October 9, 2002
PRINCETON, Ky.

With cooler temperatures soon heading our way, farmers and stored grain managers holding corn, wheat, or soybeans are reminded to keep an eye on the weather and run their fans in the next few weeks when cooler temperatures are available.

Right now, the temperature of most stored grain that has not been aerated is between 70 and 80 degrees Fahrenheit. This is warm enough to promote abundant growth of damaging insects and storage fungi/molds, said Sam McNeill, an agricultural engineer with the University of Kentucky Cooperative Extension Service.

“We want to be sure and start a cooling cycle in October when Mother Nature gives us the opportunity to lower the temperature of grain to a level that’s near the monthly average temperature — in Kentucky that’s 60 degrees,” he said.

Anyone who’s planning to hold grain into the winter should run their fans about once a month during the fall to continue cooling grain in increments of 10 degrees each until a target temperature range between 35 and 40 degrees is reached, McNeill said. This usually occurs by mid-December when more stable conditions are reached.

Farmers and stored grain managers should keep in mind that it can take anywhere from 15 hours to 150 hours to move a cooling front through grain. The time required depends on the size of the fan relative to the bin. For example, a 10 horsepower fan on a 10,000 bushel bin (or 1 hp per 1,000 bushels) can move a cooling front through a bin in close to 15 hours. In contrast, a 1 hp fan on a 10,000-bushel bin, a 10-fold decrease, will take 150 hours to cool all the grain in the bin.

“To give folks a little perspective on the amount of time that’s been available recently, I’ve looked at some hourly temperature data for the past seven weeks for Princeton,” McNeill said. “I discovered that since Aug. 7, we’ve actually had 152 hours when temperatures were below 65 degrees; 66 hours below 60 degrees; and 21 hours below 55 degrees. Obviously then, we’ve already had opportunities to cool grain below 75 degrees, which is highly desirable to improve grain storability.”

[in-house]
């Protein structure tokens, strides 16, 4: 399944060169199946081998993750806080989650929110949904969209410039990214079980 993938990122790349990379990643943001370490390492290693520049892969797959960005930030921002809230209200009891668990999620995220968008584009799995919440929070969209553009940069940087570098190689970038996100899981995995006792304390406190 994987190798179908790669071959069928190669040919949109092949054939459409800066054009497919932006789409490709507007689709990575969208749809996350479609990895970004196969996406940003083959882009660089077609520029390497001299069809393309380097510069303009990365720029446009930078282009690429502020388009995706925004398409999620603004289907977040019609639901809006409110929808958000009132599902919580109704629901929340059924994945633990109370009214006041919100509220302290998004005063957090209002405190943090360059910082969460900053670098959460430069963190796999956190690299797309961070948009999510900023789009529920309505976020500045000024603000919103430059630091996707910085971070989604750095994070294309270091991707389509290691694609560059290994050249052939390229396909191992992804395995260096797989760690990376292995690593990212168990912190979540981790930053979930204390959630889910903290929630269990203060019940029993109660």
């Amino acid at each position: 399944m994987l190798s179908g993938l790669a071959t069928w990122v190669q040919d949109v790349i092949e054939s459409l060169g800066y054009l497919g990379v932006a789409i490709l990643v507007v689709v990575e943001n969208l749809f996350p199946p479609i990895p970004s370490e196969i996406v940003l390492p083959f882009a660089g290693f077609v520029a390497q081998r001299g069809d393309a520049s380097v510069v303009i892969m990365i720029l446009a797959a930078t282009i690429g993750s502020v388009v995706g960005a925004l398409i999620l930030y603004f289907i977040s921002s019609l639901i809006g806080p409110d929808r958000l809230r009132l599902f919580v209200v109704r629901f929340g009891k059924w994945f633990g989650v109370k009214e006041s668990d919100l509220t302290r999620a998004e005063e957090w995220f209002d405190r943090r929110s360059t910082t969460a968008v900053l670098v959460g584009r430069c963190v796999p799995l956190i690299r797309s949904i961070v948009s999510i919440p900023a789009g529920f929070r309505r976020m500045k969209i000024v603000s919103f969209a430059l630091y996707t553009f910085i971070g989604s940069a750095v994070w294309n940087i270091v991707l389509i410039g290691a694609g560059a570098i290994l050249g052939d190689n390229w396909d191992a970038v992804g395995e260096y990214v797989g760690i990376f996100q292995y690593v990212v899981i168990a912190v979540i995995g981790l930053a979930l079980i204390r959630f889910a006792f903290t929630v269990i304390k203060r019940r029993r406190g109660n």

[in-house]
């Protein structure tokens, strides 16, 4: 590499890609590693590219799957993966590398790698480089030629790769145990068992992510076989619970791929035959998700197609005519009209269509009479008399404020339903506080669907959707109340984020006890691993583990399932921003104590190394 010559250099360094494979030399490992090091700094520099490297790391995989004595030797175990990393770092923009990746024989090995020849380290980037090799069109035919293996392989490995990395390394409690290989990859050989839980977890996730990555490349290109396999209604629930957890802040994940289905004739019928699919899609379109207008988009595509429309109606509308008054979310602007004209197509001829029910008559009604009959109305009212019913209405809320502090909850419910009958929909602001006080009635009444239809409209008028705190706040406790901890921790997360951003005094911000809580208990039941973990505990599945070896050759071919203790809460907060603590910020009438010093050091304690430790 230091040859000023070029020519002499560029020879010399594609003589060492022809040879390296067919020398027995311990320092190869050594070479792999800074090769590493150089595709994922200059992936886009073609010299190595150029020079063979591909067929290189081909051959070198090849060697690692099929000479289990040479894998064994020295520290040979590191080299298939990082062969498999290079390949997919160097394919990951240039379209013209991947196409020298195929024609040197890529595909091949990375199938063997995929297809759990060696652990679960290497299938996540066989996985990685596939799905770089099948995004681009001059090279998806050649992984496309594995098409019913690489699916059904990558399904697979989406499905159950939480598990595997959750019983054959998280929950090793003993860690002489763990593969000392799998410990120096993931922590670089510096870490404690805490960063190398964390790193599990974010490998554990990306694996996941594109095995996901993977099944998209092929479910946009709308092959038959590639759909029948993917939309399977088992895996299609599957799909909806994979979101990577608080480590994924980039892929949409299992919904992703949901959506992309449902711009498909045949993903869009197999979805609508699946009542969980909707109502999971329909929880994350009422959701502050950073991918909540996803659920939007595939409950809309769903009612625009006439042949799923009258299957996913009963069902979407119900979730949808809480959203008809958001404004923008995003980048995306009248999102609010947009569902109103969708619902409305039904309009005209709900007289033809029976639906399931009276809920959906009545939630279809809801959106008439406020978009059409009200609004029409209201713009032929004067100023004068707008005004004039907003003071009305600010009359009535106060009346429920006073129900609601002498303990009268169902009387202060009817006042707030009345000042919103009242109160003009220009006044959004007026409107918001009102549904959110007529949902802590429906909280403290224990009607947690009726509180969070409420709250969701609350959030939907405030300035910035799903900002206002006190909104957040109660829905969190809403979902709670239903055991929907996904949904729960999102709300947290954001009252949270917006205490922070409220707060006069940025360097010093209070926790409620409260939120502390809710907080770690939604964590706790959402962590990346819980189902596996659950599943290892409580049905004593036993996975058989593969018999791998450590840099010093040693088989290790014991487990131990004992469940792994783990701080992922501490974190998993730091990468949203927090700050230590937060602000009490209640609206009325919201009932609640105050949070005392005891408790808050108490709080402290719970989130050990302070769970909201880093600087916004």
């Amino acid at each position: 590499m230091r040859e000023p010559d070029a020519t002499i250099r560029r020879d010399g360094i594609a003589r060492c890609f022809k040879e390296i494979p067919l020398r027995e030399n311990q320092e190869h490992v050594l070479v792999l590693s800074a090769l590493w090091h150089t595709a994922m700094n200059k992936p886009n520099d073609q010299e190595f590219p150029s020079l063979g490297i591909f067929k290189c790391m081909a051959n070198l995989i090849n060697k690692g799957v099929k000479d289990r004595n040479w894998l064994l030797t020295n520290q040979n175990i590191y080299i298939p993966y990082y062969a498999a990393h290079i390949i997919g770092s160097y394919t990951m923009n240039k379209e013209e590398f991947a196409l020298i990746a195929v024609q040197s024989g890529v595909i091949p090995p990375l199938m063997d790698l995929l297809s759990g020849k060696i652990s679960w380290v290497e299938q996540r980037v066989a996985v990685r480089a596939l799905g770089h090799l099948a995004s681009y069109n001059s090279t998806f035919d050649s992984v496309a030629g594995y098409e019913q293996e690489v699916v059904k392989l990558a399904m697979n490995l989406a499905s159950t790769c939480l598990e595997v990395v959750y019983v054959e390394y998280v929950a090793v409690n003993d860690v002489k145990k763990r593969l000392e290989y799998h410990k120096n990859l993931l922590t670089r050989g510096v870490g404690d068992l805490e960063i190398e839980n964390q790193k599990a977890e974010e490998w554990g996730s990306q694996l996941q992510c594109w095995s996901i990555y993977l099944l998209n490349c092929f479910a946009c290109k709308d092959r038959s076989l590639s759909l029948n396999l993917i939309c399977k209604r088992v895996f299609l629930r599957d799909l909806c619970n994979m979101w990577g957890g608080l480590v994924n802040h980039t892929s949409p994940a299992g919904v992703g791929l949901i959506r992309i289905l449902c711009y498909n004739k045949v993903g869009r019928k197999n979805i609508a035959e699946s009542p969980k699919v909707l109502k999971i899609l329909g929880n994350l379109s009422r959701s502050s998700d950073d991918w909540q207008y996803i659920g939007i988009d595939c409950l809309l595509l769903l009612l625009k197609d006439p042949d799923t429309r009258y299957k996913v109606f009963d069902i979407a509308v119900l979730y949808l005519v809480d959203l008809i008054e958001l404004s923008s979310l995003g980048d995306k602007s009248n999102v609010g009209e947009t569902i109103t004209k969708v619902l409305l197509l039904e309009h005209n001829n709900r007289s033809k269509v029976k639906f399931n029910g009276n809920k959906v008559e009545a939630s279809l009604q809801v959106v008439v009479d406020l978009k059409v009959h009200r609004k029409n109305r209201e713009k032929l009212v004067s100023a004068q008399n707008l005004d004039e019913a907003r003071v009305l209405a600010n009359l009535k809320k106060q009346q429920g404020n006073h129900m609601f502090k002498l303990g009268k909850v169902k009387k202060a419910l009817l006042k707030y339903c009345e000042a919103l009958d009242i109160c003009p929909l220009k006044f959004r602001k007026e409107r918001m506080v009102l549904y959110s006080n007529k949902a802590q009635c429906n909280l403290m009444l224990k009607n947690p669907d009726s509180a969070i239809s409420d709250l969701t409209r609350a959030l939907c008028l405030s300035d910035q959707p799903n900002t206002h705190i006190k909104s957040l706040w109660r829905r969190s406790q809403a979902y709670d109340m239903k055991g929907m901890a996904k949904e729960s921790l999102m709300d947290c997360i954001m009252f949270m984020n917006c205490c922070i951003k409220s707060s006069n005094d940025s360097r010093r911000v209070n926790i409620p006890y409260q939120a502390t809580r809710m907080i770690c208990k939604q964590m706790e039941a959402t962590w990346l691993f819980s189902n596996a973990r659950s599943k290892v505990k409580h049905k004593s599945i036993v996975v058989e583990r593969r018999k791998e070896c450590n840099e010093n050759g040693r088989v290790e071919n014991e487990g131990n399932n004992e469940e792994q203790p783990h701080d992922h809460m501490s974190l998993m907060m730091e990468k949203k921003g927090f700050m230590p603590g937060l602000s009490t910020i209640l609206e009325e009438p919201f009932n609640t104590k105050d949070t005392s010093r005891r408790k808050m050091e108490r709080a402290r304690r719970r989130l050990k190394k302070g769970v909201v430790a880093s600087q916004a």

More opportunities to cool grain will come as average daily temperatures fall from 64 to 53 degrees during October. Operators should run their fans when the air temperature is 10 degrees below the grain temperature. They can track the progress of a cooling front by measuring grain temperatures in the top of the bin if pushing air up through the grain; or by measuring the temperature of the air coming out of the fan if pulling air down through the grain, he said. Fans can be turned off after the cooling front has moved completely through the grain.

“When you consider the economics of cooling grain, aeration is an inexpensive way to maintain grain quality,” McNeill said.

With an electrical cost of 7 cents per kilowatt-hour, it usually will cost less than half a cent per bushel to move three cooling cycles through grain this fall. Considering that other (chemical) options for insect control can cost up to a nickel per bushel, aeration is definitely a bargain, he said.

Anyone seeking more information on aeration requirements for stored grain should contact their local UK Cooperative Extension Service, or access publications from the UK Biosystems and Agricultural Engineering Department at www.bae.uky.edu.

Contact: 

Sam McNeill, (270) 365-7541 ext. 213